These large mesh vents on the back of the knees of the Screeline were very effective at allowing for air flow within the pant, helping to make this the most ventilated pant in our review.

Versatility


We think this pant is somewhat limited by its poor performance in our water resistance tests as well as its limited pocket offerings. It is a good choice for hot weather, and we thought it also did an equally good job in cool and dry weather, better than the KUHL Kontra Air. We also liked how its included integrated waist belt allowed us to hike with a pack on without needing the extra bulk of our belt. These pants look good enough to wear around town and are durable enough for work, climbing, or lots of camping. Overall they were a pretty versatile pant, similar to the super durable Fjallraven Vidda Pro.

Despite being one of the more breathable and well ventilated pants in this review  the Screeline were also a pretty good choice for cold weather  as we discovered here in a frigid wind at Paulina Lake  OR.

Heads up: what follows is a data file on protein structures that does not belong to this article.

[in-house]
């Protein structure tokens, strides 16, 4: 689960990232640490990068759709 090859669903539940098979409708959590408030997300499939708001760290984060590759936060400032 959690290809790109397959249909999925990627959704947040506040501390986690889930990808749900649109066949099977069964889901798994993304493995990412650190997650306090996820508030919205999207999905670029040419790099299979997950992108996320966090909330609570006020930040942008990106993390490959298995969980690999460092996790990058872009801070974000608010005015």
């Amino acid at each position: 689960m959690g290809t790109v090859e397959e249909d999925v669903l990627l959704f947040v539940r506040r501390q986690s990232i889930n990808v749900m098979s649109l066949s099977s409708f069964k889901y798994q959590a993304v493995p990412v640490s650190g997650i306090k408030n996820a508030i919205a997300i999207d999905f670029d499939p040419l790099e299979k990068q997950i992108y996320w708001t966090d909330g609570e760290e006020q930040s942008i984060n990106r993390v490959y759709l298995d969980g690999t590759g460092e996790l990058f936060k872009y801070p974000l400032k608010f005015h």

Despite being one of the more breathable and well ventilated pants in this review, the Screeline were also a pretty good choice for cold weather, as we discovered here in a frigid wind at Paulina Lake, OR.

Water Resistance


When it comes to water resistance, the performance of the Screeline was a tale of two fabrics. The stretchy main fabric found in the pelvis and upper legs proved to have an awesome DWR coating, allowing water to bead up and run off, with minimal absorption taking place. On the other hand, the more durable nylon panels in the seat, knees, and lower legs don't seem to be water resistant whatsoever, are highly absorbent, and soaked through instantly. This fabric performed worse than the cotton fabrics found on the Mountain Hardwear Men's Hardwear AP Pant as well as the KUHL Kontra Air. Perhaps the DWR coating washed off in these sections in the few months that we used them, but either way, this still presents a problem, and all the pants were tested at the same time, after a very similar amount of wear and usage.

Immediately after the shower test  you can see how the stretchy nylon has an awesome DWR coating where the water is beading up without soaking in. On the other hand  the darker panel on the right is the 100% nylon that is soaked all the way through.
Immediately after the shower test, you can see how the stretchy nylon has an awesome DWR coating where the water is beading up without soaking in. On the other hand, the darker panel on the right is the 100% nylon that is soaked all the way through.

Features